Ruby for All

In this episode of Ruby for All, Andrew and Julie discuss the intricacies of callbacks in Active Record models. They talk about their experiences, the pros and cons of using callbacks, and the issues they faced. They also share some helpful use cases for callbacks, including user authentication, logging and auditing, custom slug generation, and the concept of “hooks.”  Also, Andrew and Julie review their ways of dealing with callbacks testing and debugging in a Rails application. Press download now to hear more! 

[00:02:32] Let’s learn about “callbacks” in Rails as Andrew explains what they are and uses an example of a blog post to explain how a callback might function when saving a post. 

[00:03:56] Julie inquires if Tiptap can be used in a browser for apps and they discuss before-save callbacks in a post model and how they can be used to extract and save a title.

[00:06:19] Andrew elaborates on the three different types of callbacks: before, after, and around callbacks, and gives examples of each. 

[00:10:06] They discuss practical uses for before-validation callbacks, such as setting default values. 

[00:11:12] Andrew clarifies the concept of “hooks” in programming, comparing it to callbacks. 

[00:12:18] Julie asks for examples of actions taken after validation versus before validation. 

[00:13:19] Andrew talks about how a file upload, an after-create callback can be used for processing the file such as generating thumbnails or updating related resources. He lists examples use cases for callbacks like hashing passwords before saving to the database during user authentication, triggering email notifications after a comment is posted, and logging and auditing activities like user sign-ups or errors. 

[00:15:57] Julie is curious about whether deleted accounts really remove all user data or just make it as inaccessible, noting some services offer a soft delete option with a time window to recover the account. Andrew has not yet encountered the fallback log issue he set up but explains how before-destroy callbacks could be used to implement a time-based soft delete system. 

[00:17:19] Andrew describes using before-create callbacks for generating custom slugs for blog posts automatically.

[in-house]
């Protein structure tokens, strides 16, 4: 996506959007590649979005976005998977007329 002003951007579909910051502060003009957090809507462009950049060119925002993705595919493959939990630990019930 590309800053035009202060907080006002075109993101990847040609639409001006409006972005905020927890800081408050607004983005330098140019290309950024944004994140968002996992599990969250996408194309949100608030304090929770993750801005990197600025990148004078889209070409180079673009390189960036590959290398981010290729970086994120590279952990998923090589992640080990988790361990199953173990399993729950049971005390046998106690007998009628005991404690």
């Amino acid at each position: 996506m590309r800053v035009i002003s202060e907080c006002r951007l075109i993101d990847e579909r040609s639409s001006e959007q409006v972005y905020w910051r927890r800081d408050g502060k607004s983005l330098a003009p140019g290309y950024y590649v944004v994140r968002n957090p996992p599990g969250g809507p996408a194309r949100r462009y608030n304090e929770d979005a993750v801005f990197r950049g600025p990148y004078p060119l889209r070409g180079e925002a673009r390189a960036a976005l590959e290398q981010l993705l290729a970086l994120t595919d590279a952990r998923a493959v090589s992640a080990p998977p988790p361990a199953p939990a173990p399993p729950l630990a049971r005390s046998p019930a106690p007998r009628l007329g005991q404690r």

[00:17:54] Andrew recalls a discussion at RailsConf about the diverse opinions on using callbacks, with some developers strongly against them and others in favor. He acknowledges that while callbacks can simplify complex operations, they can also make debugging difficult and can become problematic if used excessively or inappropriately. 

[00:23:00] Julie asks Andrew where he stands on the use of callbacks, and he positions himself in the middle, closer to using them when appropriate. 

[00:25:16] Andrew emphasizes being cautious with callbacks and explains that callbacks are useful when certain actions need to happen automatically without explicit instruction every time a record is saved.

[00:27:40] Andrew discusses the challenges of testing callbacks, as they can require additional setup in tests and slow down the test suite.  He concludes that callbacks are an integral part of Rails, he advises against using them as the first solution and recommends weighing their pros and cons carefully. 

Andrew Mason
Julie J.


Andrew Mason X/Twitter
Andrew Mason Website
Julie J. X/Twitter
Julie J. Website
Active Record Callbacks

  • (00:00) - Intro and Topic Overview
  • (02:32) - Introduction to Callbacks in Rails
  • (03:56) - Discussing Before-Save Callbacks and Tiptap
  • (06:19) - Types of Callbacks: Before, After, and Around
  • (10:06) - Uses for Before-Validation Callbacks
  • (11:12) - Hooks vs Callbacks
  • (12:18) - Practical Use Cases for Callbacks
  • (15:57) - Soft Delete Options and Before-Destroy Callbacks
  • (17:19) - Generating Custom Slugs with Before-Create Callbacks
  • (17:54) - Diverse Opinions on Using Callbacks from RailsConf
  • (23:00) - Andrew's Not an Expert
  • (25:16) - Caution and Appropriate Use of Callbacks
  • (27:40) - Challenges of Testing Callbacks

Creators & Guests

Andrew Mason
Senior Product Developer at Podia, co-host of the Remote Ruby podcast, and co-editor of the Ruby Radar newsletter
Julie J
Software developer at Codecademy

What is Ruby for All?

A weekly Ruby focused podcast hosted by Andrew Mason and Julie J. Each week we discuss topics ranging from Ruby, Ruby on Rails, learning, how to be a better developer, and more. The focus is on providing a podcast that caters to junior Ruby on Rails developers.